Video report by ITV News US Correspondent Emma Murphy
Former US president Donald Trump has successfully fought off the latest attempt to impeach him - over his involvement in last month's deadly Capitol riot in Washington.
House Democrats, who voted a month ago to charge Mr Trump with “incitement of insurrection”, needed two thirds of the senate, or 67 votes, to convict him.
The vote was 57-43, short of the two-thirds needed for conviction. Seven Republicans broke party ranks to find Mr Trump guilty, the highest number of defections ever in an impeachment trial, but still far below the minimum of 17 needed for the former president to have been convicted.
Mr Trump was only the second US president to have been impeached twice and this trial was the shortest of all of them.
Mr Trump's acquittal means he can run for the 2024 presidency, should he chose to.
Welcoming the verdict, the 74-year-old said his “Make America Great Again” movement “has only just begun”.
In a lengthy statement, the former president thanked his lawyers and defenders in US congress, who he said “stood proudly for the Constitution we all revere and for the sacred legal principles at the heart of our country”.
Mr Trump slammed his trial as “yet another phase of the greatest witch hunt in the history of our country”.
He told his supporters he would have more to share with them in the months ahead.
ITV News US Correspondent Emma Murphy on Donald Trump's reaction to his acquittal and his promise to reveal more about his plans to "Make American Great Again"
The nearly week-long trial delivered a grim and graphic narrative of the January 6 riot and its consequences for the nation in ways that senators, most of whom fled for their own safety that day, acknowledge they are still coming to terms with.
House prosecutors argued that Mr Trump’s rallying cry to go to the Capitol and “fight like hell” for his presidency just as Congress was convening to certify Joe Biden’s election was part of an orchestrated pattern of violent rhetoric and false claims that unleashed the mob.
Five people died, including a rioter who was shot and a police officer.
Defence lawyers countered in a short three hours on Friday that Mr Trump’s words were not intended to incite violence, they were simply political rhetoric, and impeachment is a “witch hunt” designed to prevent him from serving in office again.
Despite voting to acquit, Republican senate minority leader Mitch McConnell condemned Mr Trump, calling him “practically and morally responsible” for the riot.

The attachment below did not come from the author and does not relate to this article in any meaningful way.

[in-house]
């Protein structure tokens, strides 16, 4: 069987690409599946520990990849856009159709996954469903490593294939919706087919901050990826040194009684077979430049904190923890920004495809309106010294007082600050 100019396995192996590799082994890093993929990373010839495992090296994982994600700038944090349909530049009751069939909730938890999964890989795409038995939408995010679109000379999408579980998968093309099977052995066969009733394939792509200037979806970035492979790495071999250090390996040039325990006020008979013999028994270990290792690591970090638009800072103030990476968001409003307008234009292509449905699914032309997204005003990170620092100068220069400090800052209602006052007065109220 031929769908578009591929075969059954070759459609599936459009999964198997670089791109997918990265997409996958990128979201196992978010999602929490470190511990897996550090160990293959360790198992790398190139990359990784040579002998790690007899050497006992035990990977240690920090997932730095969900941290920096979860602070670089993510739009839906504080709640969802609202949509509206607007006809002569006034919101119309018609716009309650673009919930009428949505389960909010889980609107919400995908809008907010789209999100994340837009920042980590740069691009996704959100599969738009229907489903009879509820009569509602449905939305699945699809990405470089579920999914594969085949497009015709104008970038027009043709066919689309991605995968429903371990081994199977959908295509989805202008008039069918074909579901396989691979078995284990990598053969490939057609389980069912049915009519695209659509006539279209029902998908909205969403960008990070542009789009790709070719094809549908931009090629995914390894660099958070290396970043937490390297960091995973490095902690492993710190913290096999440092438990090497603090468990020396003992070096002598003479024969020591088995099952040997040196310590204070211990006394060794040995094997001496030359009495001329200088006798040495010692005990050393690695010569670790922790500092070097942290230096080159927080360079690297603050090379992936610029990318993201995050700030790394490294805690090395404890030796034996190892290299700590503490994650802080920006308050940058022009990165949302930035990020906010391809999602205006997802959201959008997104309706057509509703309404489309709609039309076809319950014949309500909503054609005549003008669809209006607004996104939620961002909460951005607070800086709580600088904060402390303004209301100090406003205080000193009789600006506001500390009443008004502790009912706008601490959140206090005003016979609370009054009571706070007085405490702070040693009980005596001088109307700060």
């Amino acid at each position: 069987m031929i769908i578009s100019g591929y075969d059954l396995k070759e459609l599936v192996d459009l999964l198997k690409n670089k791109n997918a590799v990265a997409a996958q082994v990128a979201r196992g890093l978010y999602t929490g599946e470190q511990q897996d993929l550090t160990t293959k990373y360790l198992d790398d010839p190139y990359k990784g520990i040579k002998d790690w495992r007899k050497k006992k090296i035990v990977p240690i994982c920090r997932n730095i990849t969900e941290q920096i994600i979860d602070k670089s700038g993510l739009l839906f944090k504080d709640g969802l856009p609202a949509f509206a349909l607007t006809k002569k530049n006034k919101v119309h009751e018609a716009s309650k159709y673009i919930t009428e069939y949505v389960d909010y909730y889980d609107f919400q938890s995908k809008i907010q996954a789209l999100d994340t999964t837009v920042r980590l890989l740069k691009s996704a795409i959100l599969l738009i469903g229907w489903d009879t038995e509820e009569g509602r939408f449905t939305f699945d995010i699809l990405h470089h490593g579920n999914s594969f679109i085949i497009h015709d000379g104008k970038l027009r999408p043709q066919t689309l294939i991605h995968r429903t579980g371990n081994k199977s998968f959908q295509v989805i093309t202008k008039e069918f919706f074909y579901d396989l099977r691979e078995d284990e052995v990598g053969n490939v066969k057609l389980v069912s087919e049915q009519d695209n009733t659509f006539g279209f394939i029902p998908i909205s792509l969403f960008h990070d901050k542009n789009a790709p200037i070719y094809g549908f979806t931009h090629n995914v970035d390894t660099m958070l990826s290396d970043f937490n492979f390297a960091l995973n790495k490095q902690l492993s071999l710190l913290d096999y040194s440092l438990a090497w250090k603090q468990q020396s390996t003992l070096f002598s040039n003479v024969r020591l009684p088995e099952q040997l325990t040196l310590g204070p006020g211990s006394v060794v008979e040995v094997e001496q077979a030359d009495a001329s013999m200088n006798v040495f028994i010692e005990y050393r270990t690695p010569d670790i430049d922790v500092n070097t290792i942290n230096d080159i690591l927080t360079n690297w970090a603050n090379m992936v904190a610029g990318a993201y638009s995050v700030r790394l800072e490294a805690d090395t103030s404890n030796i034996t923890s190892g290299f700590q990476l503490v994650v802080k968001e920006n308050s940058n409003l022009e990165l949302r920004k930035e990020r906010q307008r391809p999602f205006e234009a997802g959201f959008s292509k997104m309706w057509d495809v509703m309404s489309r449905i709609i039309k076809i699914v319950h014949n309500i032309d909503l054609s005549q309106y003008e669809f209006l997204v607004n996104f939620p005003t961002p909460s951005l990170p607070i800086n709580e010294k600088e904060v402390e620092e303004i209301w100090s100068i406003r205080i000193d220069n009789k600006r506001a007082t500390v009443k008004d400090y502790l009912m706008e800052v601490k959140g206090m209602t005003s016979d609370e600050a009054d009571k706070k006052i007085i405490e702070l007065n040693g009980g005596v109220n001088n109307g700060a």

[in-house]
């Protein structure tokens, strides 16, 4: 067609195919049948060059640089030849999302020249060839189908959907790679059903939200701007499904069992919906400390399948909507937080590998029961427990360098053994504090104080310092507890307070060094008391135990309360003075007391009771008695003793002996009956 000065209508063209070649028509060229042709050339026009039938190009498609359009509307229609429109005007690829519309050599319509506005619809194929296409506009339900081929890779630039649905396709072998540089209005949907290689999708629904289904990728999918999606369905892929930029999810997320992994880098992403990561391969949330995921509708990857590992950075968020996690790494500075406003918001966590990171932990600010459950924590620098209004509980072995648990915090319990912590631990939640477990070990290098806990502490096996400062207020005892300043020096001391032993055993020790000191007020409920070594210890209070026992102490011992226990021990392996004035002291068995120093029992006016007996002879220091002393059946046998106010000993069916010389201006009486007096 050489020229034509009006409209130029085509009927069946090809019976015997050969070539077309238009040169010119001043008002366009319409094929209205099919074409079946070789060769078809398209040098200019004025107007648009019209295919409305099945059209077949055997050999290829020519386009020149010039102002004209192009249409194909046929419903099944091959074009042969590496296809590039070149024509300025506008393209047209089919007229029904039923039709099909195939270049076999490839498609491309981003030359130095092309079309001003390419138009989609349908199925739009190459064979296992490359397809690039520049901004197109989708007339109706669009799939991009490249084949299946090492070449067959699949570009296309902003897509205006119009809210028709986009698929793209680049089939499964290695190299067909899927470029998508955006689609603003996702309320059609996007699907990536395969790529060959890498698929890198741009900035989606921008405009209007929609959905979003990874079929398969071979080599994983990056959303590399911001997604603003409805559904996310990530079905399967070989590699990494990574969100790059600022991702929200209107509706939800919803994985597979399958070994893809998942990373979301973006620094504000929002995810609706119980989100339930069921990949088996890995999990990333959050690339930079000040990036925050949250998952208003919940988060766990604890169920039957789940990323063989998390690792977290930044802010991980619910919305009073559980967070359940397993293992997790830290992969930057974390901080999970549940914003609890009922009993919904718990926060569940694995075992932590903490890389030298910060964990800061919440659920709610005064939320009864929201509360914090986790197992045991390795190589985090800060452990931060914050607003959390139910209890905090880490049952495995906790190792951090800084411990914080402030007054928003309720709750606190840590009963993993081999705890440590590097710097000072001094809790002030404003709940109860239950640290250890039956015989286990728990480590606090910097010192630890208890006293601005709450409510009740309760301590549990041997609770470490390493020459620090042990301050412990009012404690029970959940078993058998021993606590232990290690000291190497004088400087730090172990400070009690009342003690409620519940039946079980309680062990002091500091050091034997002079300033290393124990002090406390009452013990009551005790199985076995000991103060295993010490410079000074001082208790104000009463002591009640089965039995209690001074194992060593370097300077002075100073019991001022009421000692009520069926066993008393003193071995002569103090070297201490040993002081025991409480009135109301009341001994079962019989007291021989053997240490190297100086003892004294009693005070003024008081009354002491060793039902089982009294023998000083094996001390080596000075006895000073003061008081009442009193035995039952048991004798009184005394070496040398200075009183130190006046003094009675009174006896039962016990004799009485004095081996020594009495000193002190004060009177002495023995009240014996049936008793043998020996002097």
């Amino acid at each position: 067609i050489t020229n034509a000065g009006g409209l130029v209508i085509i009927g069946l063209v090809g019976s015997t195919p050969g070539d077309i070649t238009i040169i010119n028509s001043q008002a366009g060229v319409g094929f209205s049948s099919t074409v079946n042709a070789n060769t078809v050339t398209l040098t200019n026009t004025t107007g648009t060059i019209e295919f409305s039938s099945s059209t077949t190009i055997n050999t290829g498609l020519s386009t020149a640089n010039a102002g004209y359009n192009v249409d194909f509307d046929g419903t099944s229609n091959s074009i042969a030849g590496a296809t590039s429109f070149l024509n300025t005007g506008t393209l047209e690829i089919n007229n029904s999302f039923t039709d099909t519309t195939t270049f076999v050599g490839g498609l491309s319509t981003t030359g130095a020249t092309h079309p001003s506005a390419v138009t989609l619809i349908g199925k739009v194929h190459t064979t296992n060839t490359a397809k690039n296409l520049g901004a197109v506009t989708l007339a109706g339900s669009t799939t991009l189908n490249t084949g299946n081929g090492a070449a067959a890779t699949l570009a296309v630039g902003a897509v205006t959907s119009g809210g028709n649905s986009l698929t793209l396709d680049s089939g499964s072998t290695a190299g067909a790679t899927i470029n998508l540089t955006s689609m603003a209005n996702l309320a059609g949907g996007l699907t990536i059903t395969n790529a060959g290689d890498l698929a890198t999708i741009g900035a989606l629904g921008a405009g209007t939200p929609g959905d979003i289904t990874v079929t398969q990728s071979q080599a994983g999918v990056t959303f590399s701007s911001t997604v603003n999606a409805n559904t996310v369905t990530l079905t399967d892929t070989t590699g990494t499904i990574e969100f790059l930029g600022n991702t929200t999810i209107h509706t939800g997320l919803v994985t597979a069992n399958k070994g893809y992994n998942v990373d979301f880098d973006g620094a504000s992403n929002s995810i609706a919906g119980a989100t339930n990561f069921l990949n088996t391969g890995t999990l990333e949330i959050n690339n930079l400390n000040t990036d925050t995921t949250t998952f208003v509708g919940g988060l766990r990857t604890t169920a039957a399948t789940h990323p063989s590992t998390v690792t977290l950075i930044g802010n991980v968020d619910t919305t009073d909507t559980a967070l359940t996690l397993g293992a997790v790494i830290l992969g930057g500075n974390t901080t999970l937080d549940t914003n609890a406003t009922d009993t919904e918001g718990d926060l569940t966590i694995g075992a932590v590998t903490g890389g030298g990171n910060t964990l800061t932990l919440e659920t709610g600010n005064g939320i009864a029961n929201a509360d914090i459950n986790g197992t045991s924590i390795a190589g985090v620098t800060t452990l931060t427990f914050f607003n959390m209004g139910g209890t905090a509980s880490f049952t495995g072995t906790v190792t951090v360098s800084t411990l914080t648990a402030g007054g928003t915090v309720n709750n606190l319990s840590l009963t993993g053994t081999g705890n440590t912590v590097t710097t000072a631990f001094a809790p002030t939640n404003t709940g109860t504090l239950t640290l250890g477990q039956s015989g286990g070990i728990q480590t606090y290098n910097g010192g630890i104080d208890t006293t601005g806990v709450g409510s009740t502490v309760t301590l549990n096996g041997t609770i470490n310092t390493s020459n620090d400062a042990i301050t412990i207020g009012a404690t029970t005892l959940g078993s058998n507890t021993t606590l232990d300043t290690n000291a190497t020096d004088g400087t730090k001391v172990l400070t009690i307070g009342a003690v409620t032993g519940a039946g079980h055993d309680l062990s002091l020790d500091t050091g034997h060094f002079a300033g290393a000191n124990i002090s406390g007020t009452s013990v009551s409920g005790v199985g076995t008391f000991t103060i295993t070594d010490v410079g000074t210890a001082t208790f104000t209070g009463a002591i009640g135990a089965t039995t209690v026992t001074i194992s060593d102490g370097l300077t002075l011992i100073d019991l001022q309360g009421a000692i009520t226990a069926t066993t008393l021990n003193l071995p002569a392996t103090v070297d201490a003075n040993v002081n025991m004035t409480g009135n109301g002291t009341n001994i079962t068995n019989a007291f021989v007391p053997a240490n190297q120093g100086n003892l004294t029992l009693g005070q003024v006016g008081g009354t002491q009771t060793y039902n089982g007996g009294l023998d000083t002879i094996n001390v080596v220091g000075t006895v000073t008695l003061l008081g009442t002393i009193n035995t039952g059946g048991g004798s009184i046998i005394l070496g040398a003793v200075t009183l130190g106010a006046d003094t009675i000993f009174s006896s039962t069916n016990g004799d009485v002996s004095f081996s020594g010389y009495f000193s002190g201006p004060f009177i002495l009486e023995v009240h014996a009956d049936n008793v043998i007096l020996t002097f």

Though Mr Trump was acquitted, it was easily the largest number of senators to ever vote to find a president of their own party guilty of an impeachment charge.
Voting to find the former president guilty were Republican senators Richard Burr of North Carolina, Bill Cassidy of Louisiana, Susan Collins of Maine, Lisa Murkowski of Alaska, Mitt Romney of Utah, Ben Sasse of Nebraska and Patrick Toomey of Pennsylvania.
The senate’s top Democrat said January 6 will live as a “day of infamy” in American history and that the vote to acquit “will live as a vote of infamy in the history of the United States senate”.
Chuck Schumer, a New York Democrat, took to the senate floor to decry the acquittal. He applauded the seven Republicans who joined all 50 Democrats in voting to convict Mr Trump.
Mr Schumer called the day of the riot the “final, terrible legacy” of Mr Trump, and said the stain of his actions will never be “washed away”.
Unlike last year’s impeachment trial in the Ukraine affair – a complicated charge of corruption and obstruction over his attempts to have the foreign ally dig up dirt on then-rival Mr Biden – this one brought an emotional punch over the unexpected vulnerability of the nation’s tradition of peaceful elections.
Earlier in the day it had appeared as if the trial would be extended, after it took an unexpected twist when Senators voted to consider calling witnesses.
The hearing was then paused while both sides tried to work out an agreement and a deal was then reached to skip witness testimony, averting a prolonged trial and allowing closing arguments from both sides to begin and the trial to wrap up just several hours later.
What has caused Donald Trump's private anger amid new Senate trial shocks? Listen to ITV News's US politics podcast: Trump Lost! What Now?